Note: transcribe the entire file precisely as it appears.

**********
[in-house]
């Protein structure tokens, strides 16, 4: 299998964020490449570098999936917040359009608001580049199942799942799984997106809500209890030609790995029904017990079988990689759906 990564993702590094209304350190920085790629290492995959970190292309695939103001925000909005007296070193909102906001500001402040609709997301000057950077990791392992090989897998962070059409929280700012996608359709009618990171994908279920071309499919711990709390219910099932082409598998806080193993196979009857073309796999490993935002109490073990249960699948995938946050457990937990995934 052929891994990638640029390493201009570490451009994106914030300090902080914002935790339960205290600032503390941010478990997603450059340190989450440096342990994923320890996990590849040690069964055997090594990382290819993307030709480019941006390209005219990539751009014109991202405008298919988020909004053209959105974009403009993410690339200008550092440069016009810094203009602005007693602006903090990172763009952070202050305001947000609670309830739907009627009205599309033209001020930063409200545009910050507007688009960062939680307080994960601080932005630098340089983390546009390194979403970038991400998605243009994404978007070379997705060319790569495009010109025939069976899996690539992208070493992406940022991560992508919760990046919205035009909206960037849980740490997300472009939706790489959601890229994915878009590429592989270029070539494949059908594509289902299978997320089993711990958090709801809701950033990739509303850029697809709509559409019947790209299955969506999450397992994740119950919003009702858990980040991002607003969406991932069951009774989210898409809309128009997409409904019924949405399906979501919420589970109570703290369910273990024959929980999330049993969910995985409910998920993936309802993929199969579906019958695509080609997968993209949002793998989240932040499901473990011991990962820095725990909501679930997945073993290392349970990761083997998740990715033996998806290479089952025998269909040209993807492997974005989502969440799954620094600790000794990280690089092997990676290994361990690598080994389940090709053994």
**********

[in-house]
């Protein structure tokens, strides 16, 4: 299998964020490449570098999936917040359009608001580049199942799942799984997106809500209890030609790995029904017990079988990689759906 990564993702590094209304350190920085790629290492995959970190292309695939103001925000909005007296070193909102906001500001402040609709997301000057950077990791392992090989897998962070059409929280700012996608359709009618990171994908279920071309499919711990709390219910099932082409598998806080193993196979009857073309796999490993935002109490073990249960699948995938946050457990937990995934 052929891994990638640029390493201009570490451009994106914030300090902080914002935790339960205290600032503390941010478990997603450059340190989450440096342990994923320890996990590849040690069964055997090594990382290819993307030709480019941006390209005219990539751009014109991202405008298919988020909004053209959105974009403009993410690339200008550092440069016009810094203009602005007693602006903090990172763009952070202050305001947000609670309830739907009627009205599309033209001020930063409200545009910050507007688009960062939680307080994960601080932005630098340089983390546009390194979403970038991400998605243009994404978007070379997705060319790569495009010109025939069976899996690539992208070493992406940022991560992508919760990046919205035009909206960037849980740490997300472009939706790489959601890229994915878009590429592989270029070539494949059908594509289902299978997320089993711990958090709801809701950033990739509303850029697809709509559409019947790209299955969506999450397992994740119950919003009702858990980040991002607003969406991932069951009774989210898409809309128009997409409904019924949405399906979501919420589970109570703290369910273990024959929980999330049993969910995985409910998920993936309802993929199969579906019958695509080609997968993209949002793998989240932040499901473990011991990962820095725990909501679930997945073993290392349970990761083997998740990715033996998806290479089952025998269909040209993807492997974005989502969440799954620094600790000794990280690089092997990676290994361990690598080994389940090709053994």